I hadn’t seen this movie since the 1980s when I watched it on television with my Halloween-loving cousin, Pam. It was a little too much for me to handle then, so I left Pam’s house early without finishing it and ran quickly home to my mama.
Last night, the movie was on FUSE, and it wasn’t as terrifying as I remembered as a kid, but I’m sure it still has the potential to scare the leggings off anyone who hasn’t seen as many horror films as I have.
I recently read a review about “The Texas Chainsaw Massacre” that contrasts the 1974 version and the “Chainsaw” film released a couple of years ago. The reviewer argued that one element missing from the remake is Vietnam. Apparently, the director had the Vietnam war in mind when he shaped the original film, and the murder and mayhem within it supposedly symbolizes the terror and insanity of Vietnam.
I also read a short piece today about Ed Gein, the man who inspired the character Leatherface. I hadn’t realized that Gein was also the basis of Norman Bates’ “Psycho” character and the Buffalo Bill serial killer in “Silence of the Lambs.”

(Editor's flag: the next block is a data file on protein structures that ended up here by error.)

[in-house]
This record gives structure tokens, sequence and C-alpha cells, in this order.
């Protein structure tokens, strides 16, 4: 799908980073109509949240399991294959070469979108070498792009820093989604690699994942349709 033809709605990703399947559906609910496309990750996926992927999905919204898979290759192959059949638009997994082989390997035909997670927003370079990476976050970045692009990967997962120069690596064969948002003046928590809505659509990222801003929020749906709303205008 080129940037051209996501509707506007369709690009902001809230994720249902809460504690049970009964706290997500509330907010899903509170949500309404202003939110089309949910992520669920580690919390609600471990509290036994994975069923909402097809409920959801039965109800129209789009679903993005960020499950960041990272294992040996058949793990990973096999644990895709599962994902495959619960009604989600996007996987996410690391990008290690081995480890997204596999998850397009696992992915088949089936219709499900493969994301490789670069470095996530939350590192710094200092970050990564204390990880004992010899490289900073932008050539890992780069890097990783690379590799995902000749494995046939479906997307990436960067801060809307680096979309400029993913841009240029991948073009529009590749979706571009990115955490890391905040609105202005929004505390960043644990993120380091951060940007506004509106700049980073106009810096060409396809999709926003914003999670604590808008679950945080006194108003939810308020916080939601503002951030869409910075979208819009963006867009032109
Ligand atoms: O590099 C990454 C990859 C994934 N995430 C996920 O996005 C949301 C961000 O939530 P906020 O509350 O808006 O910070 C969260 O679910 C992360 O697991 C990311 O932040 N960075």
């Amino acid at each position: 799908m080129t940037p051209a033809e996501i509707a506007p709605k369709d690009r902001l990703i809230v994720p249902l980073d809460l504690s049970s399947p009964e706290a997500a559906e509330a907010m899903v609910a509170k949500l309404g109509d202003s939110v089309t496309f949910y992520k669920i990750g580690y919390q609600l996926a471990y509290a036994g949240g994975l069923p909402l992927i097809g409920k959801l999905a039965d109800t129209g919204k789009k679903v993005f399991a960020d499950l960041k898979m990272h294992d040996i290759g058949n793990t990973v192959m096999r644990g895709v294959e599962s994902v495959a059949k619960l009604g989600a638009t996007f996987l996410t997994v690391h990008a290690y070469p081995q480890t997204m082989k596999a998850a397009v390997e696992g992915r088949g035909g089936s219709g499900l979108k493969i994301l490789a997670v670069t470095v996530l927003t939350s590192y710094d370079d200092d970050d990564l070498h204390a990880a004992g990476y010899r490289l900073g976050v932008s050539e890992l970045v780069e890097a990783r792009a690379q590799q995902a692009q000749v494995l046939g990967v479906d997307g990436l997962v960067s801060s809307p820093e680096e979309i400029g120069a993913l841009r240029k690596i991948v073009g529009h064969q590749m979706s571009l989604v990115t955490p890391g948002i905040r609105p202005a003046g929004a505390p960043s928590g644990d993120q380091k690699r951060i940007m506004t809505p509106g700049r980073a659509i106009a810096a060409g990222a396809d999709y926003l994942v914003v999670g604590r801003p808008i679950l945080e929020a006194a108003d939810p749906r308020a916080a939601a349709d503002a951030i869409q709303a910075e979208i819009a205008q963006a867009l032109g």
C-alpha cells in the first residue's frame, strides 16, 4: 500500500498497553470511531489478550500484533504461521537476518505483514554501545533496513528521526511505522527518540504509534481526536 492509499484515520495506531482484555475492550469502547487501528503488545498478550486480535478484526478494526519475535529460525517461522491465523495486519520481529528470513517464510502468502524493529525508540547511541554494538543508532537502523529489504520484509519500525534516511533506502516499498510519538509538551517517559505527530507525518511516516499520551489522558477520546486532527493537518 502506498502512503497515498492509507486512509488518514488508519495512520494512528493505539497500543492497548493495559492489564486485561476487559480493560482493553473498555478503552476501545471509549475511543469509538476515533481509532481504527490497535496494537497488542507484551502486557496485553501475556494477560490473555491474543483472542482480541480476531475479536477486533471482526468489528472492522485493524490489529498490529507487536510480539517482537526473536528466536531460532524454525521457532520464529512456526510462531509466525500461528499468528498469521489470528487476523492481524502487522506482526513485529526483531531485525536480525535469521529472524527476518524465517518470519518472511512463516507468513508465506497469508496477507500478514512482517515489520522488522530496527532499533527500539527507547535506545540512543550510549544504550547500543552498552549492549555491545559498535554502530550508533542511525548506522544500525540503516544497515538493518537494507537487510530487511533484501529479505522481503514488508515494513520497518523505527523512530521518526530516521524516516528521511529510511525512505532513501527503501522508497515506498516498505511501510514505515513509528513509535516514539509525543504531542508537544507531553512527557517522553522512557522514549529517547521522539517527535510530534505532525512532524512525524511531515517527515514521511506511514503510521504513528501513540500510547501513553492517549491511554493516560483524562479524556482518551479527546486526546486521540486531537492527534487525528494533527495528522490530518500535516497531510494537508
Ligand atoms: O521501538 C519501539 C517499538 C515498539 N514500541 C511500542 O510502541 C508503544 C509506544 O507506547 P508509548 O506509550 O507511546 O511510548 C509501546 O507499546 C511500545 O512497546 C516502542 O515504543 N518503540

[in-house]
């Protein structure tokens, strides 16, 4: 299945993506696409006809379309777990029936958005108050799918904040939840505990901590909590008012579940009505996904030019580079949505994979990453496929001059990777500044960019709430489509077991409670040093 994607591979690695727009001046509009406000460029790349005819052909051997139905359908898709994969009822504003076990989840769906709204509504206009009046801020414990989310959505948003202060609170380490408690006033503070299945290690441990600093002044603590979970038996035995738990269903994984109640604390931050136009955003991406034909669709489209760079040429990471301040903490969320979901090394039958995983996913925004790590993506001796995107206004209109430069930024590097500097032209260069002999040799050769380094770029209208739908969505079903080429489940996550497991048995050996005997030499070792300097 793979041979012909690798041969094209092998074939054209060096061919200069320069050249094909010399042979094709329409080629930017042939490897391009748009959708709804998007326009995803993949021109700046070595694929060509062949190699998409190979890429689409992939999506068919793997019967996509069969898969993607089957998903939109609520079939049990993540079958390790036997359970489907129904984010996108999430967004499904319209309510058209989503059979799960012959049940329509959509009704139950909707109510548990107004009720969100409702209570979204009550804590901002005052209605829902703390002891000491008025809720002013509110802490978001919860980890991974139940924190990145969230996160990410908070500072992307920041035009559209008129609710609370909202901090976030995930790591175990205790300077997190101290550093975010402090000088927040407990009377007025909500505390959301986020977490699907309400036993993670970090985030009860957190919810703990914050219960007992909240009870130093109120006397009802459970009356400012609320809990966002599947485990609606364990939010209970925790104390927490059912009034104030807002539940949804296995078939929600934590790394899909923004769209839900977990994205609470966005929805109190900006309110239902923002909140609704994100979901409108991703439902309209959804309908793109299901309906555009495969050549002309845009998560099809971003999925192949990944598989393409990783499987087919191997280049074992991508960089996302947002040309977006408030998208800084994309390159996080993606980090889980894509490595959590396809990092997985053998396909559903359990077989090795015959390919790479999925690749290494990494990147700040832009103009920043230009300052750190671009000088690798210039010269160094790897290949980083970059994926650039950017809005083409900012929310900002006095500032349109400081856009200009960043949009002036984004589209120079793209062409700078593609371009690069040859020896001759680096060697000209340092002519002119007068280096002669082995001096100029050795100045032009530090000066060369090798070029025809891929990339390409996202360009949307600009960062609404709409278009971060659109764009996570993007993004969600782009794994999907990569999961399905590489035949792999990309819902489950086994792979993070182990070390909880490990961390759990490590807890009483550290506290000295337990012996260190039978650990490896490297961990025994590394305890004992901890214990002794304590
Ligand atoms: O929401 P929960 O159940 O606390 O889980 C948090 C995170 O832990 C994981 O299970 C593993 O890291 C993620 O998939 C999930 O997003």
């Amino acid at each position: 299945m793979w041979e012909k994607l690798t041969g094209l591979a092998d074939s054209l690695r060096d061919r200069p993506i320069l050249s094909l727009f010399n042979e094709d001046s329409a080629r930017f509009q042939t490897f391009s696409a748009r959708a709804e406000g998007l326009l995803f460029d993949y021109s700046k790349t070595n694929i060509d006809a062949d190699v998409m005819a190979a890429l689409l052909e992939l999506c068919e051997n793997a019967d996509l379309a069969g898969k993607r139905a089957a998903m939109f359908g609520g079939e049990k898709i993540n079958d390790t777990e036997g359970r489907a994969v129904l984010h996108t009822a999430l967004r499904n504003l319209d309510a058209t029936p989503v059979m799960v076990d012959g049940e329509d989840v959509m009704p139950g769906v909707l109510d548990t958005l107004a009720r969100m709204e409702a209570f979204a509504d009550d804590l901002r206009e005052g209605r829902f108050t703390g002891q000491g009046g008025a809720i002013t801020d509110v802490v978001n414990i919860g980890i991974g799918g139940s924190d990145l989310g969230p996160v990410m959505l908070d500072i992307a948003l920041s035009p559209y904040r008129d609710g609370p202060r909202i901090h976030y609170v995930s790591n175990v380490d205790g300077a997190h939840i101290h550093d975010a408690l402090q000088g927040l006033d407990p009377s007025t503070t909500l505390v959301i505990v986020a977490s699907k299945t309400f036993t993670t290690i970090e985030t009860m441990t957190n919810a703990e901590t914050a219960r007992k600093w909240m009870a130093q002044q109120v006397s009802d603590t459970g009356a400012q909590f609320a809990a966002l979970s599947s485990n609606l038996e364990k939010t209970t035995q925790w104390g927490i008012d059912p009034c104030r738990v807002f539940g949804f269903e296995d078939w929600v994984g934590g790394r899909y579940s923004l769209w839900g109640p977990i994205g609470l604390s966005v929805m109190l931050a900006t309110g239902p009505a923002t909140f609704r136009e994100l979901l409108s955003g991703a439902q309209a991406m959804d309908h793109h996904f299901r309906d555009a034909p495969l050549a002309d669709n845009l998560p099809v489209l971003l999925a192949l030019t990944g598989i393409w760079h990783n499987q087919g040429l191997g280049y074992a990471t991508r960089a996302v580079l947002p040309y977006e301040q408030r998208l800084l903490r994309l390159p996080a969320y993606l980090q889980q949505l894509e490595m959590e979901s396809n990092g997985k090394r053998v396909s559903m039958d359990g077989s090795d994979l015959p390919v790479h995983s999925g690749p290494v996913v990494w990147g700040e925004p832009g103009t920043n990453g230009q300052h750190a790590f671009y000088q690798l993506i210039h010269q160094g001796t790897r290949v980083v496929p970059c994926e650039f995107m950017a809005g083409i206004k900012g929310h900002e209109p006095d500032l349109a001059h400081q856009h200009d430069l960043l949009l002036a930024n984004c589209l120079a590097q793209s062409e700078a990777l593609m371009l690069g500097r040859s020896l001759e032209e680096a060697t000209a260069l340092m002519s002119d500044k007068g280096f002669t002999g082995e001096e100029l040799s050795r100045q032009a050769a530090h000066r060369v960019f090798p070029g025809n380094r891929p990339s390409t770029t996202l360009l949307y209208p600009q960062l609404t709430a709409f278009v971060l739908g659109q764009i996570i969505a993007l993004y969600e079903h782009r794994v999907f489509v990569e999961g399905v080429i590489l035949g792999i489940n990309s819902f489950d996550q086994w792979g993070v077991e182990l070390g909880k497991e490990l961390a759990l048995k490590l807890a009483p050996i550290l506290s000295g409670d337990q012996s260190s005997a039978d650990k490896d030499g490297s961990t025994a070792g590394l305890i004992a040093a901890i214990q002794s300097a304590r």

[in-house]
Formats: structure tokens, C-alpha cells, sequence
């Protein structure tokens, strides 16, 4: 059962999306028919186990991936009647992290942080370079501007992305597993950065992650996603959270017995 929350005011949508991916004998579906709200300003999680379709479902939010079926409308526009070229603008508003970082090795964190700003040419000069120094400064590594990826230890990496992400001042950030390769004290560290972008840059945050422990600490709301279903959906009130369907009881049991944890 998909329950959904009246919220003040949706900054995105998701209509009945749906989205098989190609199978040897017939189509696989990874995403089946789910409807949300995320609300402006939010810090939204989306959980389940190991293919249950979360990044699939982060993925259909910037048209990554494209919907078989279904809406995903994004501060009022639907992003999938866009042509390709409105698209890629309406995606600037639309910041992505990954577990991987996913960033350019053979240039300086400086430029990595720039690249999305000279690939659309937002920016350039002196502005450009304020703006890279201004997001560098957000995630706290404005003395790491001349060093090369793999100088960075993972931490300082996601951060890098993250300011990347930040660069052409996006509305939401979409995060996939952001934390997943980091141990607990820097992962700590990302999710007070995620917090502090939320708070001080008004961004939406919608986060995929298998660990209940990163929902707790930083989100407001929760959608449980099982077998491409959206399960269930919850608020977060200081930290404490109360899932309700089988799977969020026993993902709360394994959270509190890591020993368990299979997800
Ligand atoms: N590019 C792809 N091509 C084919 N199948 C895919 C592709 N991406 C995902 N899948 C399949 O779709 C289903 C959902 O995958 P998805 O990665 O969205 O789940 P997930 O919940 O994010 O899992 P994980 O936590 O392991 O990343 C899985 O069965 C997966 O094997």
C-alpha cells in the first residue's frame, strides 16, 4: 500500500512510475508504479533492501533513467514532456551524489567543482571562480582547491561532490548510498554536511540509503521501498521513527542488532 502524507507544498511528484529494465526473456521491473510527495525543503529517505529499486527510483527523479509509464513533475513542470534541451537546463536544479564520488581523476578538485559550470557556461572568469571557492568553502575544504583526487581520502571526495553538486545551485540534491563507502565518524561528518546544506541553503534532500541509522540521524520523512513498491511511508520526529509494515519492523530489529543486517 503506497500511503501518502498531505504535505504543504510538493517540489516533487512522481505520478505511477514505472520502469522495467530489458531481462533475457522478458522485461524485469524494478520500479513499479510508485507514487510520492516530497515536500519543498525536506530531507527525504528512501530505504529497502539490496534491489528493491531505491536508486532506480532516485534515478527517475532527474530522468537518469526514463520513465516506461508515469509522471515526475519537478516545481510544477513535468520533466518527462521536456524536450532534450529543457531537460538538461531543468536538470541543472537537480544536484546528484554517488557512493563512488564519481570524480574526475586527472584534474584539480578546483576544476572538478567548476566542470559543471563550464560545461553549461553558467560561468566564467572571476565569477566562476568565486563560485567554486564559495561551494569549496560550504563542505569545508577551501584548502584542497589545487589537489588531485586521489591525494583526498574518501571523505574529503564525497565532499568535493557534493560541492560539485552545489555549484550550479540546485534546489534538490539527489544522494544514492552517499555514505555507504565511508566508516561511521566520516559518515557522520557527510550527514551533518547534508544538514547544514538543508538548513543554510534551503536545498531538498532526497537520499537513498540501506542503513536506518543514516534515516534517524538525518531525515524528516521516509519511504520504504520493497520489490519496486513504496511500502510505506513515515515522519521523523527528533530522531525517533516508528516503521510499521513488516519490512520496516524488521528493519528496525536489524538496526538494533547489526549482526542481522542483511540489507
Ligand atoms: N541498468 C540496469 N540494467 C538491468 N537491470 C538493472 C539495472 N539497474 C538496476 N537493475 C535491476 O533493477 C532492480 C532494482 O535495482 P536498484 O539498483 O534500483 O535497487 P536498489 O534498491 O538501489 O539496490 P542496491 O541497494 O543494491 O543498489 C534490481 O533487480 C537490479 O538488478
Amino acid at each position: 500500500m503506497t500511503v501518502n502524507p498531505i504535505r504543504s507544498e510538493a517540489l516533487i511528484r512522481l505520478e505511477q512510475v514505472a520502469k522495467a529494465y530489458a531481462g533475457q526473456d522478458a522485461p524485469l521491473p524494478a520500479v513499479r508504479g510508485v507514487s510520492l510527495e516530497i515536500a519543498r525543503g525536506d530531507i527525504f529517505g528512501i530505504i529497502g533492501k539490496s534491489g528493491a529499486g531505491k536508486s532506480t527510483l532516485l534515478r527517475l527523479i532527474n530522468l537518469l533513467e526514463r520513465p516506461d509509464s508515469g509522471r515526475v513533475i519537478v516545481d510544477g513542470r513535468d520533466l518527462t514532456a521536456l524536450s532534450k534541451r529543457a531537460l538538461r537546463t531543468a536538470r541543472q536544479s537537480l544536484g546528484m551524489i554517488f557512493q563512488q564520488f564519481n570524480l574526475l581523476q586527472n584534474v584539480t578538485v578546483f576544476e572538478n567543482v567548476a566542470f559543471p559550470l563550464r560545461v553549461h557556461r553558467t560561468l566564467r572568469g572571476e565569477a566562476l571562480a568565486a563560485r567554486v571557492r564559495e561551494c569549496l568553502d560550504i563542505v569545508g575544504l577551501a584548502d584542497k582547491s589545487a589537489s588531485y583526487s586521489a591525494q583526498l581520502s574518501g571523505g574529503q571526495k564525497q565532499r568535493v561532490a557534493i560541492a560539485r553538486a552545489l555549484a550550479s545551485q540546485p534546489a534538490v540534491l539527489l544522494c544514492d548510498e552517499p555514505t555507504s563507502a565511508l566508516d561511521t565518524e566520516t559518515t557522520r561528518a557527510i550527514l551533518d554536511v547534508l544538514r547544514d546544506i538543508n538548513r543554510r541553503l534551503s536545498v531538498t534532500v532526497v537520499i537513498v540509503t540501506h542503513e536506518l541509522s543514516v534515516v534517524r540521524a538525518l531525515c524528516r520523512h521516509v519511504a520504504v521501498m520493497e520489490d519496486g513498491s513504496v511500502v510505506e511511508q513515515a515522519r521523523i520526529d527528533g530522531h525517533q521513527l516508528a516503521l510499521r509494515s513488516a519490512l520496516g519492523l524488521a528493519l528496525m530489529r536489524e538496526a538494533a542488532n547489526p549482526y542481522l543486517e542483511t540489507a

“Chainsaw” is not a completely accurate picture of Gein. Apparently, he did wear human skin on his face like Leatherface and a hand-sewn skin suit on his body like Buffalo Bill because he had gender-identity issues and wanted to become a woman.
Gein, however, didn’t chase his victims with a chainsaw. I guess that element was thrown in for effect, but if you ask me, murdering people and wearing a suit made of epidermis is pretty terrifyingly effective without the added power tool.
Gein also wasn’t from Texas, and none of his murders occurred there. They happened in Wisconsin, his home state. I guess the backwoods Southern “Deliverance” character is a stereotype too irresistible not to perpetuate.
The article reported that the “Chainsaw” farmhouse was very similar to Gein’s home. Apparently, he hung bone mobiles inside, crafted nipple belts and decorated with skin lampshades. Talk about someone in need of a consult from Vern on “Trading Spaces.”
Click here to learn more about Gein.